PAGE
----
/// Each new log entry gets an unique idx.
        /// </summary>
        /// <param name="entry">Entry to log.</param>
        public void Log(string entry) {
            string toLog = System.DateTime.Now.ToString() + ": " + entry;
            logRoot.SetValue(headIdx++.ToString(), toLog);
            logRoot.SetValue("headIdx", headIdx);

        private void DeleteOldEntries() {
            while (headIdx - tailIdx > maxLogLength)
            logRoot.SetValue("tailIdx", tailIdx);

Remember how I said the buffering, multithreading, access rights workarounds for log files were cumbersome? Look how elegant we can keep the code when those concerns are noncerns.

A simple test run

To download the logger source and the test application, click here.

To test this, I created a GUI interface in WPF to let you read and write log entries.

Let us enter a few sample entries and submit them to the logger:

Clicking the "Log Above Lines" button causes each line to be logged as a separate log entry. To see what we have logged, we can click "View Log":

Ok, looks good. But I bet you a can of tomatoes that I can guess what you are thinking right now. "How does this look in the registry?"

Let's have a look:

The entries are all there! We can also see the current logger state: The headIdx value says that the next entry to be logged will get idx 7, while the tailIdx value says that the oldest stored entry has idx 0. Since we can deduce every stored entry idx by starting from tailIdx and iterating up to headIdx, this is literally equivalent to a linked list. As anyone who has at least passed close by a computer science department knows, linked lists make for easy FIFO queues, and FIFO queues makes for easy constant-size buffers: If the size is too large, move the tail pointer and delete the previous tail element. Rinse, lather, repeat until size is within threshold.

For demonstration purposes, I've limited the logger to 10 entries. We now have 7 log entries, so let us see how it behaves when we add another 4:

Click "Log", which should take us to exactly 11 total entries, 1 above the threshold. Click "View":

As we can see, the first log entry "Application starting." is now deleted! Just to be sure, let us check the registry:

The entry with idx 0 is now gone, and the tailIdx is 1. Success!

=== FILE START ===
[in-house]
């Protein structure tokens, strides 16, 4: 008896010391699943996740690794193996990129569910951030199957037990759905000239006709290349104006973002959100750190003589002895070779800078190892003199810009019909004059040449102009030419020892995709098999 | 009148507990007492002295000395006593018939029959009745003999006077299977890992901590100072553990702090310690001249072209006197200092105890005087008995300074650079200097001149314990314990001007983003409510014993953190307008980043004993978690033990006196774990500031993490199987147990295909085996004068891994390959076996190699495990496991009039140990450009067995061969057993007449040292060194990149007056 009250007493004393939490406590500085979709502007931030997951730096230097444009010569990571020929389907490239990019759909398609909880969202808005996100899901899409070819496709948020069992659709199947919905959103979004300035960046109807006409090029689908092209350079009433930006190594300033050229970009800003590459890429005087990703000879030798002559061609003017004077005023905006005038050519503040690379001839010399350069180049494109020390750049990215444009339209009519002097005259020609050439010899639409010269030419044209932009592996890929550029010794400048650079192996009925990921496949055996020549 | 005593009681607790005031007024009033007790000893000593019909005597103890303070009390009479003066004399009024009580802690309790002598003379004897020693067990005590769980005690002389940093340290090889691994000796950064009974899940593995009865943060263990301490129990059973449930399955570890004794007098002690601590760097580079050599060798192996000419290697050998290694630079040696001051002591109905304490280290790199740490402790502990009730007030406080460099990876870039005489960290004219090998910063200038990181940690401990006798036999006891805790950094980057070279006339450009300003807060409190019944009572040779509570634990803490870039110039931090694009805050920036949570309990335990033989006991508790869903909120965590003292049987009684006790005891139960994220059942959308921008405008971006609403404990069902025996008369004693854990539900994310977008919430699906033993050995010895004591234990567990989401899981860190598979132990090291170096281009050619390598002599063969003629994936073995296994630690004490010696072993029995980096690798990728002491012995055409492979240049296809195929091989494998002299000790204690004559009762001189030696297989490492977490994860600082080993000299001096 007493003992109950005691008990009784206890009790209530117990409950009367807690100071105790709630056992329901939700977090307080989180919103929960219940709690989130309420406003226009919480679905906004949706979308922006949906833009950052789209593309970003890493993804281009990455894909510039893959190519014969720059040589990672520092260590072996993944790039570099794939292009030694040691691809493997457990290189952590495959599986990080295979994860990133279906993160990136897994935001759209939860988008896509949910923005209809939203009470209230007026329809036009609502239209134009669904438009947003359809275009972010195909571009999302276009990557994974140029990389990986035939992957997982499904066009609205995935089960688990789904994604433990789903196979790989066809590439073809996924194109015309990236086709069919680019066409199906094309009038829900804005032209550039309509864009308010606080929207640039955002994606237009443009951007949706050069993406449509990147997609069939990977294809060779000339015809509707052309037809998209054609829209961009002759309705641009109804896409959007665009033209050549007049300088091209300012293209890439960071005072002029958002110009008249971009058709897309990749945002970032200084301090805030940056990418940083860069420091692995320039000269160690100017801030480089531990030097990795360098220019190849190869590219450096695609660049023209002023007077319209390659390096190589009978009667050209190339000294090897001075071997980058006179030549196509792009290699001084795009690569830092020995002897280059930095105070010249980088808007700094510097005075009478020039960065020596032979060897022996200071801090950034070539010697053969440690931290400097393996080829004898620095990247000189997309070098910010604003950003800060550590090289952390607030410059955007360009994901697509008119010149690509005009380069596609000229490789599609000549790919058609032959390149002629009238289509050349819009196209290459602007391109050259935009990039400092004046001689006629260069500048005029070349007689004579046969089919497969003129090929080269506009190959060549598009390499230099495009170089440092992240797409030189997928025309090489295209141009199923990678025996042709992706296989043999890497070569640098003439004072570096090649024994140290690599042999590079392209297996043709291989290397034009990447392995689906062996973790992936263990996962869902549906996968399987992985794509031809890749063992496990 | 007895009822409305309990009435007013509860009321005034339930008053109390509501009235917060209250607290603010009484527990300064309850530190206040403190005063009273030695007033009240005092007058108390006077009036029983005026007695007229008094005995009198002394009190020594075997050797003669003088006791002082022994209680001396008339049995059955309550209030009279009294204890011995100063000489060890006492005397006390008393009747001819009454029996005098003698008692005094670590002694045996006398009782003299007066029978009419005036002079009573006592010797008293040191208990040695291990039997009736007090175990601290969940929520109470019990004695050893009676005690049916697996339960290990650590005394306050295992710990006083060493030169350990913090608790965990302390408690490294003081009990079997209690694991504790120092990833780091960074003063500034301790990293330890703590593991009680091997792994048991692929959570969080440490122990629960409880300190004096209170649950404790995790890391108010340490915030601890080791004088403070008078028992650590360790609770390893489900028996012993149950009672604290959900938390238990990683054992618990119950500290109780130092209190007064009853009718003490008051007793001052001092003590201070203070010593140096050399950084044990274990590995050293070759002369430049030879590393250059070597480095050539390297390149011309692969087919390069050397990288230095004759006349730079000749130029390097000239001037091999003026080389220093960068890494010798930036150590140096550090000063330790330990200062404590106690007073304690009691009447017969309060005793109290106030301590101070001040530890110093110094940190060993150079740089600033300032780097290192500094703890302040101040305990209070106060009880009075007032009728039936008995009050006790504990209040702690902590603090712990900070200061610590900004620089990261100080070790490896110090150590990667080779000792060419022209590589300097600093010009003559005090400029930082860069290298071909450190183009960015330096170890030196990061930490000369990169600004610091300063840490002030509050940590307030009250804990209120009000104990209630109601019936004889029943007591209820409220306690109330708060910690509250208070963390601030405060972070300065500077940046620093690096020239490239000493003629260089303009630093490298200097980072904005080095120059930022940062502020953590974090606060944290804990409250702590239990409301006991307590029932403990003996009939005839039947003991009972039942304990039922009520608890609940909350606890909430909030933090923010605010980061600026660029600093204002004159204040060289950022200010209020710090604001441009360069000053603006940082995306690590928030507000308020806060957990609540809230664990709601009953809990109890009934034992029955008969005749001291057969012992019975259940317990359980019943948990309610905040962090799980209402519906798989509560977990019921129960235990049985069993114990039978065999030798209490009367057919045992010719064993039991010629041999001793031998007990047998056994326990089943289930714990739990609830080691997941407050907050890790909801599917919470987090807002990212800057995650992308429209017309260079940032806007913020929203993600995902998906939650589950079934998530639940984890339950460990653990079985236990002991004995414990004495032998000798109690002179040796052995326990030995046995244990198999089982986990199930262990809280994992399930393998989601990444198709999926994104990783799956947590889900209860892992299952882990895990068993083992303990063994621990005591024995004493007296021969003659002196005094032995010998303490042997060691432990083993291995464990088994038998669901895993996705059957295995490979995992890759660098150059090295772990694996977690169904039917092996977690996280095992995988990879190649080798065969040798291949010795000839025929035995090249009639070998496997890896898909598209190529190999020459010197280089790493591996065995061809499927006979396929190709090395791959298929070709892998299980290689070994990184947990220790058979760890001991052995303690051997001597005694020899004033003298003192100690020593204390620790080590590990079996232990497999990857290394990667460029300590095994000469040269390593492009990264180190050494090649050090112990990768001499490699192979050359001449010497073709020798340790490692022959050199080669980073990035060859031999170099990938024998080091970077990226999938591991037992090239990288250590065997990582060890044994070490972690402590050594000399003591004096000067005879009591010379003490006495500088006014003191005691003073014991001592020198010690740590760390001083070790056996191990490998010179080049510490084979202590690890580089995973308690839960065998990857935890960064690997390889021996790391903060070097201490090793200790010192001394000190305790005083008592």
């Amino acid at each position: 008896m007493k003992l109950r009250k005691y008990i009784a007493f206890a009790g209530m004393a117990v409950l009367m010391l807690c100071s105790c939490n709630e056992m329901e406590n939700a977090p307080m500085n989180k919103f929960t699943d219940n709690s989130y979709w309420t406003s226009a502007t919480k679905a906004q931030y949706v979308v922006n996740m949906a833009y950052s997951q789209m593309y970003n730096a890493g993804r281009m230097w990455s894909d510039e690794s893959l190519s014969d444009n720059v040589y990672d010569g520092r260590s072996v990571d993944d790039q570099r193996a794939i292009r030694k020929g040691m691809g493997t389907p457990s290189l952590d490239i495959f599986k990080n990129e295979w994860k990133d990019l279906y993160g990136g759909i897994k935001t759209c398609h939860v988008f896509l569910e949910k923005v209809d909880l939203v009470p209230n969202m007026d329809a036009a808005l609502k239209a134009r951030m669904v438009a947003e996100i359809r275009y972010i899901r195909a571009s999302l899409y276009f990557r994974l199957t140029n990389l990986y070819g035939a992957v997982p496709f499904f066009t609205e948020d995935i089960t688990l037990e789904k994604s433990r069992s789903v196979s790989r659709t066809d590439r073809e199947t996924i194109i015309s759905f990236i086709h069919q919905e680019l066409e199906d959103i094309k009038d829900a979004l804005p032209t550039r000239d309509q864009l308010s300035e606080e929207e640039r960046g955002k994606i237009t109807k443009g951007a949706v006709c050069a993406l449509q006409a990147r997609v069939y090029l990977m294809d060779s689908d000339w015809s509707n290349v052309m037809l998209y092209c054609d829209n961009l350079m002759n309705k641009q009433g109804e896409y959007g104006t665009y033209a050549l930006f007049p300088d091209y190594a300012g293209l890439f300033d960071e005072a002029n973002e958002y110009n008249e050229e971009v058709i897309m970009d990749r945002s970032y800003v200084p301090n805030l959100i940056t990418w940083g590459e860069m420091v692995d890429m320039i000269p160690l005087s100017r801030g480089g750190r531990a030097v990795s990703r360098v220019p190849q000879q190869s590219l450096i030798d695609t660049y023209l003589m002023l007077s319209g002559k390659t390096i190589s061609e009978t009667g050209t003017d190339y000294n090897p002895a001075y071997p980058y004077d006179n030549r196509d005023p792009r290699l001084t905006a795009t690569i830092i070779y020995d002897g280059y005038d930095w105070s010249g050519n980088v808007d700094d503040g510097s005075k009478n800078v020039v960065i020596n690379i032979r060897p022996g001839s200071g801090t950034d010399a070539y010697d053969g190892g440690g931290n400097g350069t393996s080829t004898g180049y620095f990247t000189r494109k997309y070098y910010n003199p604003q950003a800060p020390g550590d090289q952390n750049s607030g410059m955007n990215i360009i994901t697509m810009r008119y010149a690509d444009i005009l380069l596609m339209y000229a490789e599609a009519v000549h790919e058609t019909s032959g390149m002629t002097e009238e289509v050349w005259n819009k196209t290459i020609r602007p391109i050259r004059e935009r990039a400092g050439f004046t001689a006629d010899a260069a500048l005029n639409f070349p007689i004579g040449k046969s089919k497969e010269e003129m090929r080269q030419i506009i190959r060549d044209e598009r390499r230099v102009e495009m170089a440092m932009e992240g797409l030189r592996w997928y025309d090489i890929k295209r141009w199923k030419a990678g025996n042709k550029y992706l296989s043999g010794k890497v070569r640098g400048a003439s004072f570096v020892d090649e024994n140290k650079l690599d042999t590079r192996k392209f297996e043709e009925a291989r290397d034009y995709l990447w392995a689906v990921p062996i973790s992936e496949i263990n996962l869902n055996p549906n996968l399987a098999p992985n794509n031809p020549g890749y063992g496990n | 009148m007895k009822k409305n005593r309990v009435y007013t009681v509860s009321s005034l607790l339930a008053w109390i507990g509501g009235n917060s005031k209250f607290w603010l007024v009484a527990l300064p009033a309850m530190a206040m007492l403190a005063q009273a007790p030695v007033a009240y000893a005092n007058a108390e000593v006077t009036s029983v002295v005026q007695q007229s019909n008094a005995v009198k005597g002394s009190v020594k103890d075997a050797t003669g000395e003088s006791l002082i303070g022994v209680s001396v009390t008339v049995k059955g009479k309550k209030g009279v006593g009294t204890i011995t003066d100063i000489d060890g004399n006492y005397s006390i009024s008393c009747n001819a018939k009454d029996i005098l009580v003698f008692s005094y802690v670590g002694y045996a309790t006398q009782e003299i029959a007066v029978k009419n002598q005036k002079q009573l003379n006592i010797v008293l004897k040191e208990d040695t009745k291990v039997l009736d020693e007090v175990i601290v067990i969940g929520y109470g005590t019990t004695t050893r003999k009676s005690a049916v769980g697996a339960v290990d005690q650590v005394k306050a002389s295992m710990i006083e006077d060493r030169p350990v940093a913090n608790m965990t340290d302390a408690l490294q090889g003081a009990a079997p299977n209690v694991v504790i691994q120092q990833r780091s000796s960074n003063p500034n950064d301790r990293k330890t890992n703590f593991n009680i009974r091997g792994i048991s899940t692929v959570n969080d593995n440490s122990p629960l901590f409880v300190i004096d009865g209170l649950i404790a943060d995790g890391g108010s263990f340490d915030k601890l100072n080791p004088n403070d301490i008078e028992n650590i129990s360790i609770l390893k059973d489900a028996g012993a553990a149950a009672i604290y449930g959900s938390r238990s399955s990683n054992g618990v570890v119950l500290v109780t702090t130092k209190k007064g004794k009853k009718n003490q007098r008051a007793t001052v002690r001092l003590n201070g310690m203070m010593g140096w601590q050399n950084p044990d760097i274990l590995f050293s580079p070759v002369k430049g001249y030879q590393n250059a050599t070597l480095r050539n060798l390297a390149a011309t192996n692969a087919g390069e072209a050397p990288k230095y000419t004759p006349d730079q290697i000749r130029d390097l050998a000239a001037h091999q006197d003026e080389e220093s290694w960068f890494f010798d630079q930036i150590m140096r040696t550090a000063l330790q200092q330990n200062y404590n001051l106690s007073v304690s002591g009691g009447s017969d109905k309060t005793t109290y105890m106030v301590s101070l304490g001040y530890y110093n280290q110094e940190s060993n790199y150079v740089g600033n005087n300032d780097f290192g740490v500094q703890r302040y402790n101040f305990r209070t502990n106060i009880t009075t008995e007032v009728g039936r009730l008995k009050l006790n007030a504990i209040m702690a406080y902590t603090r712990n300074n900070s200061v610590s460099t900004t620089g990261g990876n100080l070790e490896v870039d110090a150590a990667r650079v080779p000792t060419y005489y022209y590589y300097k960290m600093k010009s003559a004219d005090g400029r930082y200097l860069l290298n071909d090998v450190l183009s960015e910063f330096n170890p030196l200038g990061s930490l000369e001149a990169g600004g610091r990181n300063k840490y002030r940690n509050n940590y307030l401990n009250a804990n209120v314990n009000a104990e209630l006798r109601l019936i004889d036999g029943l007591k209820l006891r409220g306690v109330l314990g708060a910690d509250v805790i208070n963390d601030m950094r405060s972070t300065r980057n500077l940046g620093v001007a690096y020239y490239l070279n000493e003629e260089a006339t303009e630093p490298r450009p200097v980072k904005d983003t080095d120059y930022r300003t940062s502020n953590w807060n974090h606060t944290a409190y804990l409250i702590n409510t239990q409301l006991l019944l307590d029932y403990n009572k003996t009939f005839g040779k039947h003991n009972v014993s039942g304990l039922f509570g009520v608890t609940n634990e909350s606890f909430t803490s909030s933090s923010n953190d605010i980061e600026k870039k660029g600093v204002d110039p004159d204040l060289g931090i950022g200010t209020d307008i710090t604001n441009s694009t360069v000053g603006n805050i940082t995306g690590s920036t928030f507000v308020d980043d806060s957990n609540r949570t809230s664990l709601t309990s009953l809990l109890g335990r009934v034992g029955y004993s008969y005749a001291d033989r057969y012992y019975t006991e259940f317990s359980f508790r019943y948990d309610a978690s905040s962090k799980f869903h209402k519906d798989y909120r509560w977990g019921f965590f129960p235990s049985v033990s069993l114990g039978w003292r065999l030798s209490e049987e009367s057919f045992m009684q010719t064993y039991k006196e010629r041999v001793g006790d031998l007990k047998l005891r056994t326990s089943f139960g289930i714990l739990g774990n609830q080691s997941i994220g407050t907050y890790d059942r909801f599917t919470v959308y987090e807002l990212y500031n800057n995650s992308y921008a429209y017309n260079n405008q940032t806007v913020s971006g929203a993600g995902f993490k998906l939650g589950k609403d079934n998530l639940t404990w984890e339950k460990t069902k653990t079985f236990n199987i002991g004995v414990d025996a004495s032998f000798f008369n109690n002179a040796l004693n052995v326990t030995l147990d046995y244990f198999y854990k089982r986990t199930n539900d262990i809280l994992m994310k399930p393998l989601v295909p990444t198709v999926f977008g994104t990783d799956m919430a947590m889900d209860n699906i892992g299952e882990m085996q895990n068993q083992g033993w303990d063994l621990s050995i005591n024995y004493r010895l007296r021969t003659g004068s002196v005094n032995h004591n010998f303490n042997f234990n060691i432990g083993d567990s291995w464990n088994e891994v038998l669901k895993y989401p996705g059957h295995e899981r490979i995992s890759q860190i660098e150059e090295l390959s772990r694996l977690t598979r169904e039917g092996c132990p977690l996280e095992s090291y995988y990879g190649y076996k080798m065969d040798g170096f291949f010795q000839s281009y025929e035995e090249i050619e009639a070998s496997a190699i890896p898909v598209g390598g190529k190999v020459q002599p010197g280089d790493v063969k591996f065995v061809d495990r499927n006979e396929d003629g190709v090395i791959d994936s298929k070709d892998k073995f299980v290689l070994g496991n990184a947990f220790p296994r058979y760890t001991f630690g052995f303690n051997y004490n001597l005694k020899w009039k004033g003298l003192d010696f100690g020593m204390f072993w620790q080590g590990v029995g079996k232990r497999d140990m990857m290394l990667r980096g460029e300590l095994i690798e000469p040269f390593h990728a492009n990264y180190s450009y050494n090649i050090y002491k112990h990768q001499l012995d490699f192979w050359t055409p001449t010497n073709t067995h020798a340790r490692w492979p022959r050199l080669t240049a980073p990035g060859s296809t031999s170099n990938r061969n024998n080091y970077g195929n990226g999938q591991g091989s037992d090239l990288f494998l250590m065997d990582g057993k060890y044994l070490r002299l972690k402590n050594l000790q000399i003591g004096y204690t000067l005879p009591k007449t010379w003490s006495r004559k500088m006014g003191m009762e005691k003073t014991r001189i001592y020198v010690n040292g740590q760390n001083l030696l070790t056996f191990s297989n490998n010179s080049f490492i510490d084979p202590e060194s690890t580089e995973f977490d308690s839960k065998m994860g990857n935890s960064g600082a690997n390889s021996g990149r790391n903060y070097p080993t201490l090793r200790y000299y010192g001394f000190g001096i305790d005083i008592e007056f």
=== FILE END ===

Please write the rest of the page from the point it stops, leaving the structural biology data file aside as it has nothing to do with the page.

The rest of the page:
In closing

Hopefully, you now know enough to implement proper logging in your applications. Whether you decide to use my logger code (free open source, as always) or roll your own registry logger, I will be very interested in hearing how it works out for you.

If you have any questions, don't hesitate to use the comments section.

Friday, 2 July 2010

How I landed a high-paying new job

I am happy to announce that my business card now reads "Senior Web Security Engineer"!

It's been about a month since my interview now, and my new employer (kept anonymous for oblivious reasons) have kindly given me permission to blog about it given that I anonymized it all. Since a few of you are probably out hunting for new jobs at the moment - and who wouldn't in this economy - keep reading for some pointers on how to pass a job interview.

The resumé and application

These are straightforward, so I won't go into detail. Just remember to put the prospective employer's name all over the application, proofread twice, and use glossy paper for the cover letter. Bonus points for delivering in person. If applicable, flirt heavily with whomever is receiving the application - getting someone on your good side can only help you.

I was lucky here, as the HR lady was obviously impressed by my shark tooth ear studs. She even called me up the same afternoon! After answering a few simple math questions to show I wasn't completely useless (this is called a "phone screening", but I think "phony screening" would be a funnier name), I was invited to...

The interview

I had a couple of days to prepare for this, so I had time to hit the sun parlor a few times and even found the time to get my teeth bleached. I also memorized the current "hot words" in cryptology in the evenings, and reimplemented the "rot thirteen" cipher a million times until I could write the C# code blindfolded, doing my best to stay sharp.